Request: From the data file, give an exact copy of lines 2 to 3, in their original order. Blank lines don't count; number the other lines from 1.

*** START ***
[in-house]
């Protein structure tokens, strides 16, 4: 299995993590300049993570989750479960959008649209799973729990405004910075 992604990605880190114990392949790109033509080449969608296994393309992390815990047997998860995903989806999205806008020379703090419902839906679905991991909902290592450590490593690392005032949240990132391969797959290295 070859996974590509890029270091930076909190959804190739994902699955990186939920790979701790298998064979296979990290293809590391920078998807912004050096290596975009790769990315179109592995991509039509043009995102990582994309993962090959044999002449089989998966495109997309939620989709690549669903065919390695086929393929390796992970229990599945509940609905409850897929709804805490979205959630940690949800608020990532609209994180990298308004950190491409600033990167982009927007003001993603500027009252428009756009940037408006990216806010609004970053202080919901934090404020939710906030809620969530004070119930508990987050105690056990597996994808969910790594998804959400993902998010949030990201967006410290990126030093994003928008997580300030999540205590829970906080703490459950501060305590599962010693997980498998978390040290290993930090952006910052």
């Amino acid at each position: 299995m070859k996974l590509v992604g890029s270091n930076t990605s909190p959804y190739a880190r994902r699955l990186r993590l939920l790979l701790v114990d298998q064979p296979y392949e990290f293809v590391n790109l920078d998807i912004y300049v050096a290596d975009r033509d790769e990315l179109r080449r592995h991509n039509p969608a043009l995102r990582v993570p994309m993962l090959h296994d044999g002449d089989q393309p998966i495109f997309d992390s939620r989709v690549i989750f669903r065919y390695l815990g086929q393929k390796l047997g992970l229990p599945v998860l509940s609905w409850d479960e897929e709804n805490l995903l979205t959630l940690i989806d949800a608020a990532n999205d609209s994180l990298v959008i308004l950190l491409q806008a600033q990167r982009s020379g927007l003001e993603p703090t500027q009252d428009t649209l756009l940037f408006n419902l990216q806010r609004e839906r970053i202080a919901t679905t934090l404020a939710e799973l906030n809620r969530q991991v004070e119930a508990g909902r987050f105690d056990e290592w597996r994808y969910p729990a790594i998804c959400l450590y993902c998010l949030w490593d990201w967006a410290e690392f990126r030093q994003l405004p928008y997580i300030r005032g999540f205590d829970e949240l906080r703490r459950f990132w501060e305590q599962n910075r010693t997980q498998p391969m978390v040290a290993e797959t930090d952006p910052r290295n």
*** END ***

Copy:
């Protein structure tokens, strides 16, 4: 299995993590300049993570989750479960959008649209799973729990405004910075 992604990605880190114990392949790109033509080449969608296994393309992390815990047997998860995903989806999205806008020379703090419902839906679905991991909902290592450590490593690392005032949240990132391969797959290295 070859996974590509890029270091930076909190959804190739994902699955990186939920790979701790298998064979296979990290293809590391920078998807912004050096290596975009790769990315179109592995991509039509043009995102990582994309993962090959044999002449089989998966495109997309939620989709690549669903065919390695086929393929390796992970229990599945509940609905409850897929709804805490979205959630940690949800608020990532609209994180990298308004950190491409600033990167982009927007003001993603500027009252428009756009940037408006990216806010609004970053202080919901934090404020939710906030809620969530004070119930508990987050105690056990597996994808969910790594998804959400993902998010949030990201967006410290990126030093994003928008997580300030999540205590829970906080703490459950501060305590599962010693997980498998978390040290290993930090952006910052």
């Amino acid at each position: 299995m070859k996974l590509v992604g890029s270091n930076t990605s909190p959804y190739a880190r994902r699955l990186r993590l939920l790979l701790v114990d298998q064979p296979y392949e990290f293809v590391n790109l920078d998807i912004y300049v050096a290596d975009r033509d790769e990315l179109r080449r592995h991509n039509p969608a043009l995102r990582v993570p994309m993962l090959h296994d044999g002449d089989q393309p998966i495109f997309d992390s939620r989709v690549i989750f669903r065919y390695l815990g086929q393929k390796l047997g992970l229990p599945v998860l509940s609905w409850d479960e897929e709804n805490l995903l979205t959630l940690i989806d949800a608020a990532n999205d609209s994180l990298v959008i308004l950190l491409q806008a600033q990167r982009s020379g927007l003001e993603p703090t500027q009252d428009t649209l756009l940037f408006n419902l990216q806010r609004e839906r970053i202080a919901t679905t934090l404020a939710e799973l906030n809620r969530q991991v004070e119930a508990g909902r987050f105690d056990e290592w597996r994808y969910p729990a790594i998804c959400l450590y993902c998010l949030w490593d990201w967006a410290e690392f990126r030093q994003l405004p928008y997580i300030r005032g999540f205590d829970e949240l906080r703490r459950f990132w501060e305590q599962n910075r010693t997980q498998p391969m978390v040290a290993e797959t930090d952006p910052r290295n």